As Petrobras turned 60 years old on October 3rd, Moody’s Investors Service downgraded its global foreign currency and local currency debt ratings to Baa1 from A3. The downgrade reflects Petrobras’s high financial leverage and the expectation that the company will continue to have large negative cash flow over the next few years as it pursues its capital spending program. The outlook remains negative. “We see Petrobras’s leverage to be nearing peak levels in 2013 and 2014, significantly higher than those of its industry peers and only likely to decline in 2015 and beyond. Successful execution on its ambitious capital program and delivery on aggressive production targets will be key to reducing leverage in the next few years and to stabilizing the rating outlook,” said Thomas Coleman, Senior Vice President.
Meanwhile the company said it aims to double current oil production by 2020 to reach 4.2 million barrels per day (bpd). In 2013 alone, nine platforms with a total production capacity of 1 million bpd will be delivered to Petrobras. The company has contracted 28 offshore drilling rigs for ultra deepwater. This equipment is being built in Brazil for the first time, and deliveries will commence in 2015. Forty-nine transport ships have been commissioned to carry the oil to shore, five already delivered.
Petrobras is also planning a big step forward in refining. The production of oil products, including diesel, gasoline and jet fuel, will increase from the 2.1 million barrels per day it currently produces to 3 million bpd in 2020. The Abreu e Lima refinery in Pernambuco, and the COMPERJ (Rio de Janeiro Petrochemical Complex) are largely responsible for the increase. The first train for the Abreu e Lima refinery is expected to start running in November 2014 and the second in May 2015. The first train for COMPERJ will start running in August 2016.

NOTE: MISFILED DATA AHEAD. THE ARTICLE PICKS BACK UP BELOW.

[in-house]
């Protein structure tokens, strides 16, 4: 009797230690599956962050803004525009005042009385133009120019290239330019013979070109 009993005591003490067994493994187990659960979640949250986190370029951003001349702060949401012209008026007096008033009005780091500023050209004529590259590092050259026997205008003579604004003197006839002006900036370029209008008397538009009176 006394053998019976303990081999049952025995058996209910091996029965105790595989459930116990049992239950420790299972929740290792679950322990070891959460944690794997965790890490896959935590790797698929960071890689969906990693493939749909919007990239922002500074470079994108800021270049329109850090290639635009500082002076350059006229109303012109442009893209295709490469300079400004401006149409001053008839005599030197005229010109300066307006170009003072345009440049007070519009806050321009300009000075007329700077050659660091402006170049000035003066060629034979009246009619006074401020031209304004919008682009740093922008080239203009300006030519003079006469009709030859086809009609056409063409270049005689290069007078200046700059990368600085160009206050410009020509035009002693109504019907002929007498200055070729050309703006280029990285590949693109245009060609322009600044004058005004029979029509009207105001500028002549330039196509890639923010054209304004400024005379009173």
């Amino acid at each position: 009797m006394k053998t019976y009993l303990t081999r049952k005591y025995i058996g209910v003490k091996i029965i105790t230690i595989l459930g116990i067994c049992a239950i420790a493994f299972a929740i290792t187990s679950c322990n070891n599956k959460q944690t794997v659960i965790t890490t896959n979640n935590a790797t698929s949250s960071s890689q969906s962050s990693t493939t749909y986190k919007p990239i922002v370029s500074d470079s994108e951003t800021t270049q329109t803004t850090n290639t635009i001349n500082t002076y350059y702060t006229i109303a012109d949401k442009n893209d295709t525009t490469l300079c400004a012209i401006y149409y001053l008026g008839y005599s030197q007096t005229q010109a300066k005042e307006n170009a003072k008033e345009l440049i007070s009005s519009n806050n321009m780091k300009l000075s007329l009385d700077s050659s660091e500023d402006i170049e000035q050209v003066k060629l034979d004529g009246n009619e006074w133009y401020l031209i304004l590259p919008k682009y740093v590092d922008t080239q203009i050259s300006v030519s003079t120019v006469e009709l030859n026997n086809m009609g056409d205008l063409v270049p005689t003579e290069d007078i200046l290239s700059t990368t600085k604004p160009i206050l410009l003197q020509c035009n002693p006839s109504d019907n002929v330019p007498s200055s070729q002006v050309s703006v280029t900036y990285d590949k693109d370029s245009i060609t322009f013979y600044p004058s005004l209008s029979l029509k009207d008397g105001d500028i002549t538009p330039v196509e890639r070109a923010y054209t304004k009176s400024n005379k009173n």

In the fertilizer segment, Petrobras is set to nearly double its current production capacity of urea, reaching 3.5 million tons in 2020. For this to happen, two fertilizer units are being built, one in Mato Grosso do Sul and the other in Espírito Santo. Capacity was 1.1 million tons/ year, but in July this year, it reached 1.8 million tons/year with the acquisition of the Fertilizer Plant in Paraná.
To double output, the company is developing cutting edge technology. The Petrobras Research Center (Cenpes) coordinates 49 thematic networks with 88 universities, as well as carrying out research in its own laboratories. This is one of the greatest collaborative projects between business and academia in Brazil. The themes of each network are related to the Company’s technological targets. With the discovery of pre-salt reserves, the scale and complexity of Petrobras demands have increased, encouraging various suppliers, including multinationals, to build research centers in Brazil near Petrobras facilities or partner universities.
But Moody’s note that, with the largest capital program among its peers, Petrobras’s spending in 2013 could be almost double its internally generated cash flow. The company’s total debt liabilities increased in the first half of 2013 by $16.3 billion, or $8.36 billion net of cash and marketable securities, and should increase again in 2014, based on an outlook for negative cash flow through 2014 and into 2015. Leverage metrics have increased steadily and are elevated, with Total Debt/EBITDA of 3.8x, Debt/Proved Reserves of $11.25/BOE, and Debt/Daily Production approaching $64,000/BOE, the highest among its peer group of integrated and national oil companies.